City to charge contractors involved in new Calgary mom's 'nightmare' experience
General contractors were paid hundreds of thousands and didn't complete work, clients say
The City of Calgary has laid charges against one man who ran a general contracting business that clients called "horrible" and "a nightmare," and plan to serve his partner in short order.
The two men, Damir Hrustanbegovic and Sean Hlushak, ran a company called Fresh Contracting and Construction. Four of their clients told CBC News that the company lied about progress, didn't complete work and neglected to pay subcontractors.
They even put lives at risk by leaving a propane tank in a pile of tools in an attached garage, according to one family.
Kent Pallister, the city's chief licence inspector, said investigators began to look into the matter after reading the CBC News story.
"It looks like we had a similar investigation already going with [a different victim], a residential consumer that had hired a business in Calgary and didn't get any work done, or very little," said Pallister. "Now, they can't get ahold of the business."
Pallister said the city had evidence that the two men had operated their business while unlicensed and had failed to maintain standards in their operations. They charged Hlushak on Friday, and plan to serve Hrustanbegovic shortly.
As we peel back the onion here, we're finding more and more victims.- Kent Pallister, chief licence inspector for the City of Calgary
"Our licence inspector investigating is trying to seek out any more victims, because it looks like this is growing as we speak," he said. "As we peel back the onion here, we're finding more and more victims."
Pallister said contractors must meet certain qualifications to obtain a City of Calgary business licence.
"Once you've met all those qualifications and standards, you have to maintain them," he said.
The city said as Hrustanbegovic and Hlushak were found to have been operating their business while unlicensed and were not meeting bylaw standards, they were subject to charges.
None of the allegations as of yet have been proven in court.
"Our bylaw has specified penalties of $1,000. However, in cases like this, if there's a victimization and if it's a large dollar amount or there's a large number of people that have been affected, we usually will make it a mandatory court appearance," Pallister said. "We'll have all of our evidence through the prosecution set out in court, and fines on a bylaw per charge can be up to $10,000."
CBC News reached out to Hlushak and Hrustanbegovic before the initial story was published and reached out again on Friday by phone and email but has yet to receive a response.
Emails sent to addresses registered to the business bounce back, and the company's Facebook page, website and Hlushak's LinkedIn page were deleted after CBC News first reached out.
'It feels really good'
Sarah Byers, who hired the two men to complete $100,000 of work at her new cafe, said hearing news of the charges made her feel like the justice system was working.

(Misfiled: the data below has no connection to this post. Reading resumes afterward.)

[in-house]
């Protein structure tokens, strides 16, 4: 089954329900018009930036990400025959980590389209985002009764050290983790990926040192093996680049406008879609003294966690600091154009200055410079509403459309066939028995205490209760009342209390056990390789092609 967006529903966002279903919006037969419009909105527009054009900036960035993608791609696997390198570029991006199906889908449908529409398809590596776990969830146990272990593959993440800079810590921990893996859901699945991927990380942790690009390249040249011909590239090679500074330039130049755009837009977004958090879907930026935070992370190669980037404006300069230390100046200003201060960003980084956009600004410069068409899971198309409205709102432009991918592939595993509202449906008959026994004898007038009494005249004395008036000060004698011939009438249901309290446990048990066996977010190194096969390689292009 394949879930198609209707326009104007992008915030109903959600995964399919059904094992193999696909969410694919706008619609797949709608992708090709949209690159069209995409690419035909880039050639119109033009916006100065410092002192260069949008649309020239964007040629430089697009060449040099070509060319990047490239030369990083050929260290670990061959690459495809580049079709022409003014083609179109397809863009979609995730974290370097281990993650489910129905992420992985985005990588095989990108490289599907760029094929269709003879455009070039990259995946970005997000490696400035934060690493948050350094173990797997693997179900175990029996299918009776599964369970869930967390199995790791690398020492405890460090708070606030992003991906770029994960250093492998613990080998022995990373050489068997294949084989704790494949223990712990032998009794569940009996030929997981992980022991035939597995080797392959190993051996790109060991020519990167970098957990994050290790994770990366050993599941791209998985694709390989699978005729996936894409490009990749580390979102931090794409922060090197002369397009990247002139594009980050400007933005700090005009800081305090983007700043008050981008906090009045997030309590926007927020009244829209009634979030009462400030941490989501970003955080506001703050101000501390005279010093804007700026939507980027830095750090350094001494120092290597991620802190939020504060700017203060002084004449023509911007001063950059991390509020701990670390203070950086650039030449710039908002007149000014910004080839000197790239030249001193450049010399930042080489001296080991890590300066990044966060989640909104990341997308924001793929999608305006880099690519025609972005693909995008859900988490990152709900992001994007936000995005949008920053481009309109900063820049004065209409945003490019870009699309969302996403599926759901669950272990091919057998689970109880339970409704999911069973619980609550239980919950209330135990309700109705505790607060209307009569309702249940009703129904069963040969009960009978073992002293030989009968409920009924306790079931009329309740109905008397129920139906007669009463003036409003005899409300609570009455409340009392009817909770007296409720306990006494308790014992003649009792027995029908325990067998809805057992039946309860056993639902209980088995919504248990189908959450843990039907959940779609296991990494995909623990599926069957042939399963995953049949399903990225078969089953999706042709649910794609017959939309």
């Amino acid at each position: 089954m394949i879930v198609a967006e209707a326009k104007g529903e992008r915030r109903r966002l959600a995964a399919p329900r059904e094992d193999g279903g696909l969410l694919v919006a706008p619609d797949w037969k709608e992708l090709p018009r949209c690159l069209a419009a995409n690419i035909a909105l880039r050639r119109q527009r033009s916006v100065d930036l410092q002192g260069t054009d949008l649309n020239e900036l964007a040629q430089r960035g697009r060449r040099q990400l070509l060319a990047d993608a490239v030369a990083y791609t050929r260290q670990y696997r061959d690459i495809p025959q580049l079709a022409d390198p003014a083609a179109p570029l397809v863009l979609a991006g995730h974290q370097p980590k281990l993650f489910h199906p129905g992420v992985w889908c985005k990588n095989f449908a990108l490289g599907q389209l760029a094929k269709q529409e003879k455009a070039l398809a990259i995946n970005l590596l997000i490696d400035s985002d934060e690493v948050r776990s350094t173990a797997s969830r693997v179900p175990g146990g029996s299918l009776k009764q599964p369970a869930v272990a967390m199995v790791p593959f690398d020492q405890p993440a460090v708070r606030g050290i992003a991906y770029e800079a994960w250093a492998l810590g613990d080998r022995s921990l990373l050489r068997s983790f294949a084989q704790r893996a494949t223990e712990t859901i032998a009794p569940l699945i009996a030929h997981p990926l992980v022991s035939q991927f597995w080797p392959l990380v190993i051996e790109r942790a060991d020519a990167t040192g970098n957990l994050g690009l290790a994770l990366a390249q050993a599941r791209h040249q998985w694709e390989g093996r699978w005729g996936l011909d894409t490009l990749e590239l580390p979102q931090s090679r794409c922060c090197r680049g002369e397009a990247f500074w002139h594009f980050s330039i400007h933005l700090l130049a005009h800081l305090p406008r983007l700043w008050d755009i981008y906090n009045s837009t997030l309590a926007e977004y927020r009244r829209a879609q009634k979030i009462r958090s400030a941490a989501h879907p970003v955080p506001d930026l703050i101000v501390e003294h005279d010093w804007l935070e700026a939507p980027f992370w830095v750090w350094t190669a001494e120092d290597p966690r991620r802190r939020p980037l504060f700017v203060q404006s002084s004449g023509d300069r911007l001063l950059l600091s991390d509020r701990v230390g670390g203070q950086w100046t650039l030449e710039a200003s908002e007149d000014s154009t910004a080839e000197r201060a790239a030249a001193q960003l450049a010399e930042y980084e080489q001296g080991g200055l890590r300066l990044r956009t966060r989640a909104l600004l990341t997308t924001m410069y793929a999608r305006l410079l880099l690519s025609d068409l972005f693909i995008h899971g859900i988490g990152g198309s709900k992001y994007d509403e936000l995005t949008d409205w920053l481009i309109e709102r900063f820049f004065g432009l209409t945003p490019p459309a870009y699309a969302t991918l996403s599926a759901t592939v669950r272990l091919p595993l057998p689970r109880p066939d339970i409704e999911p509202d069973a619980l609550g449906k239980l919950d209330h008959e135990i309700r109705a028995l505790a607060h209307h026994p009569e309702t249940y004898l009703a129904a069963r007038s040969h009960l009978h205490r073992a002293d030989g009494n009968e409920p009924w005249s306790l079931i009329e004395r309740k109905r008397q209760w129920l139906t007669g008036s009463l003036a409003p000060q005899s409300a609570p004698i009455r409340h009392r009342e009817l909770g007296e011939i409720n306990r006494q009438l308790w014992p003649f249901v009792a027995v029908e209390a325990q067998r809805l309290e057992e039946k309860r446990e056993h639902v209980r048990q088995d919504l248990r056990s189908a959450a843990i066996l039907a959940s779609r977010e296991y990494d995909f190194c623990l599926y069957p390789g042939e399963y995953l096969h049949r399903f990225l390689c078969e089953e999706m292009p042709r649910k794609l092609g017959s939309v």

"It's feels really good to see that maybe this article helps someone wake up and be like, 'Holy crap, the things we heard are true and we should investigate this,'" she said. "I don't know how far it will go … but I'm assuming it's going to mean that they can't do this business anymore and hurt more people across the city."
Byers's shop, Dilish Bites 'N Brews, opened just eight weeks ago. But she said financial strains placed on the business as a result of the saga led to the shop closing on Wednesday.
Those burdens won't go away as a result of these charges, she said.
"It won't give us closure, no. They owe us a lot of money. I don't know if we're ever going to see a dollar from them," Byers said. "[But] in terms of a positive outlook for us … the community is just so supportive, like friends and family and people I don't know from across the country have reached out to me. It's just really great. It's great."
Community members have started an online fundraiser with the aim of helping Byers reopen her business.
Other clients of the company said they also felt relieved to hear about the potential charges.
"Two words: I'm ecstatic," said Elizaveta Smirnova, who with her mother hired Fresh Contracting in August 2018, paying more than $30,000 for work that was not completed.
"I'm not getting any money back. I'm not getting my time back. I'm not getting anything like that back.… I'm happy that potentially no one else will be affected like all of us were. But it's bittersweet."
Pallister said the city was still combing through leads that have come through to the city as a result of the initial story, and encouraged any others who had dealt with the company to come forward.
"We're not done with it. But if we can get the word out to anybody that has been victimized by this business or any other business, please use the resources of the City of Calgary because we want to do our part," he said.
Information on Fresh Contracting or any other company carrying out similar practices can be reported to 311.
- An earlier version of this story was lacking attribution for the statement "as Hrustanbegovic and Hlushak were found to have been operating their business while unlicensed and were not meeting bylaw standards, they were subject to charges." That statement has now been attributed to the city. A line has also been added that states none of the allegations as of yet have been proven in court.Dec 02, 2019 2:44 PM MT
With files from Sarah Rieger